If you are about to start managing a Marie Skłodowska-Curie Actions project, there are certain activities you must undertake as part of your grant agreement. Following the steps below will assist you in your work and help you deliver great results.

Keeping records

Adequate, up-to-date records of your project should be kept. This shows the EU that the project is being properly rolled out, and proves that funding is being spent in accordance with the rules.

Reports and payments

You must submit technical and financial reports – including requests for payments. Specifically, these include:

  • periodic reports within 60 days of the end of each project reporting period; and
  • a final report within 60 days of the end of the last reporting period. This should include a summary for publication.

Submitting deliverables

Deliverables are produced throughout the project’s lifetime and can include:

  • special reports;
  • technical brochures;
  • lists of extra information;
  • software milestones; and
  • any other output that adds to the project’s body of work.

Dissemination and exploitation of results

Good dissemination plans make it easier for new knowledge to reach its audience. They also show taxpayers that their money is being well spent.

Dissemination activities feed into exploitation, which is about using the scientific results in the commercial, industrial and policy-making worlds.

Try to take account of some of the following issues when developing your dissemination and exploitation strategies:

  • Link your project to the policy context in the call for proposals;
  • Involve potential end-users and stakeholders in your proposal;
  • Say how you expect the results of your project to be applied;
  • Show you understand the barriers to any application of your results.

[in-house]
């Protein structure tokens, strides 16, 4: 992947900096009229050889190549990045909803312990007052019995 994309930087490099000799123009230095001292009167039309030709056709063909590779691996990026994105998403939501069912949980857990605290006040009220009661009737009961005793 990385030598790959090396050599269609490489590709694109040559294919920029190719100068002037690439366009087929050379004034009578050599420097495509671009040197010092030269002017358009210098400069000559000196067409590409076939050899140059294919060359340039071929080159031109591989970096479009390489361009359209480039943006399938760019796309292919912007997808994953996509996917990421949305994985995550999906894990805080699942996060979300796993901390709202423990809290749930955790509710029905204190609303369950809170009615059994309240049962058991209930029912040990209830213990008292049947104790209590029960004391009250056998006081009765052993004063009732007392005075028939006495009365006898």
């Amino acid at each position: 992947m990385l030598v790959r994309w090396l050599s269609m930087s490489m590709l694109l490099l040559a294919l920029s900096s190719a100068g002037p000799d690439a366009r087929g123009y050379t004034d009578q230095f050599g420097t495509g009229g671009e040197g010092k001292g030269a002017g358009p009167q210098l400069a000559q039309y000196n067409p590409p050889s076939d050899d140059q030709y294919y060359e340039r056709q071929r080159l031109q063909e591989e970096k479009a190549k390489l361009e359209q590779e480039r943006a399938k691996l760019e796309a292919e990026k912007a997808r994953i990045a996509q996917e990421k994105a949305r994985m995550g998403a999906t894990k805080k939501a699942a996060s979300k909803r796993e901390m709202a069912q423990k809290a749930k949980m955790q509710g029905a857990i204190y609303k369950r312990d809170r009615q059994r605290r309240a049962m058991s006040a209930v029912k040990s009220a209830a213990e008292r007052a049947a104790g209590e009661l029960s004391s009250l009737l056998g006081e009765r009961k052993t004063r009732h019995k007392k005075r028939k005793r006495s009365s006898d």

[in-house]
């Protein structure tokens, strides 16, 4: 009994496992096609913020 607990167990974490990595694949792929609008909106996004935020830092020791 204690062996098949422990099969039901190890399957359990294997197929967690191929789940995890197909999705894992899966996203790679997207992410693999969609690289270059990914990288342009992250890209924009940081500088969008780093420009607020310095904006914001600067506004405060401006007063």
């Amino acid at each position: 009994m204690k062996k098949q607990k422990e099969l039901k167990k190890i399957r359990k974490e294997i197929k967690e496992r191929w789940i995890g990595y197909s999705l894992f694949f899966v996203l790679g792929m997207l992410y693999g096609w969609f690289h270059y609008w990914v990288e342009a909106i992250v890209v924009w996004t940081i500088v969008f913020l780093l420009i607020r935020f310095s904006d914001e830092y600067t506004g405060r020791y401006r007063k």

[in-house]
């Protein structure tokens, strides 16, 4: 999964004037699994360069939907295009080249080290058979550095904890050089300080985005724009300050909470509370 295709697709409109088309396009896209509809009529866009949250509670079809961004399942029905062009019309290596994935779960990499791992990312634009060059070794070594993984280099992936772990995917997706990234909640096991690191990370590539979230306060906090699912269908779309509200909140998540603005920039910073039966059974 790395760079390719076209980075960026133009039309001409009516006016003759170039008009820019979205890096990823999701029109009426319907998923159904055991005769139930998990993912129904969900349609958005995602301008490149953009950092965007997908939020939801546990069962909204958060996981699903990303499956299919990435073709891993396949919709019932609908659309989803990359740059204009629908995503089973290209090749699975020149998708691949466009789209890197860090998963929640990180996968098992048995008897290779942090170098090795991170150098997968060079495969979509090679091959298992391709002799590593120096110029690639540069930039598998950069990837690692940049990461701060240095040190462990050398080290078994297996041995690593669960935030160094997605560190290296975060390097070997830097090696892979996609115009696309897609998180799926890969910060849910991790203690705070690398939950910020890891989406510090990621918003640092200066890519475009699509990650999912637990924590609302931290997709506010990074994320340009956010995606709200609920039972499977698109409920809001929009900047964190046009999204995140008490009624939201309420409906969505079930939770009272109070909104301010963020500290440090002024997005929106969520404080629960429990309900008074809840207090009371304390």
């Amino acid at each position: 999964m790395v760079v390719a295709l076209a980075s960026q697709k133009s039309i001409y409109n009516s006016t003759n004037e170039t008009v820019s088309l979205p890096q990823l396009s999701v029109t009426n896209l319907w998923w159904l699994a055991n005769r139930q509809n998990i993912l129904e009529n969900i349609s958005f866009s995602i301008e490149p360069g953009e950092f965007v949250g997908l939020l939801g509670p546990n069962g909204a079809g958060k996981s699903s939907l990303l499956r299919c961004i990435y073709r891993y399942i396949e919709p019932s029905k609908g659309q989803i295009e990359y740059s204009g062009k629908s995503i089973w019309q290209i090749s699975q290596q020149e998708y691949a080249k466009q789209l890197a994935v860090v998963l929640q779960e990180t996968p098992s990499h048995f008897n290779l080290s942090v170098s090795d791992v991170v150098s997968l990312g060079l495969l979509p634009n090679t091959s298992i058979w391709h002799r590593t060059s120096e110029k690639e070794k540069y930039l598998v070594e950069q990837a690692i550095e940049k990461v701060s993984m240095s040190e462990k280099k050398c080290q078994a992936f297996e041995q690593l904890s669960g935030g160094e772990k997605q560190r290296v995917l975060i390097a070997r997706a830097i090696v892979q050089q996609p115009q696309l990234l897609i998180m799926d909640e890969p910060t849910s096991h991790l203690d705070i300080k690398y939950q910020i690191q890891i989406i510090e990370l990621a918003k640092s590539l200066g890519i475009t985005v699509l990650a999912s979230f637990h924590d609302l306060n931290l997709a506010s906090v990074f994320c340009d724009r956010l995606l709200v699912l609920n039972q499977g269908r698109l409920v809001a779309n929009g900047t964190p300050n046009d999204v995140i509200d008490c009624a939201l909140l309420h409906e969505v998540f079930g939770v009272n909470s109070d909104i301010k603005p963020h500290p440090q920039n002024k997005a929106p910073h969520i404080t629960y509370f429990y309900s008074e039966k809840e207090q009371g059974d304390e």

Communicating your project

Project partners will also be expected to promote the project and its results to the media and the general public. Communication activities must be part of any project proposal.

A comprehensive communication plan should therefore define clear objectives adapted to a range of target audiences.

Acknowledgement of EU funding

All communication and dissemination activities – as well as any equipment and infrastructure (such as a new building) – must display references to EU funding and carry the EU emblem, for example, on a piece of equipment or on any promotional material of your training network. Whatever you choose, display prominently so people can see how the EU has helped make it happen!

Checks, audits, reviews and investigations

The EU might carry out a number of checks, audits and reviews, both during the project and after it is completed.

It may, therefore:

  • check the project is being properly run and in compliance with the grant agreement. That could mean checking documentation, assessing whether work plans are being followed, and searching for double-funding and even plagiarism.
  • carry out reviews into project management, including assessing deliverables and reports.
  • conduct investigations in case fraud is suspected.
  • launch audits of your MSCA project during its lifetime or up to two years after the final payment.

For detailed information on these issues, please consult the Horizon 2020 Participant Portal where you will find the Annotated Model Grant Agreement, the Grant Management Manual and the Guide on Communication Aspects, as well as all FAQs.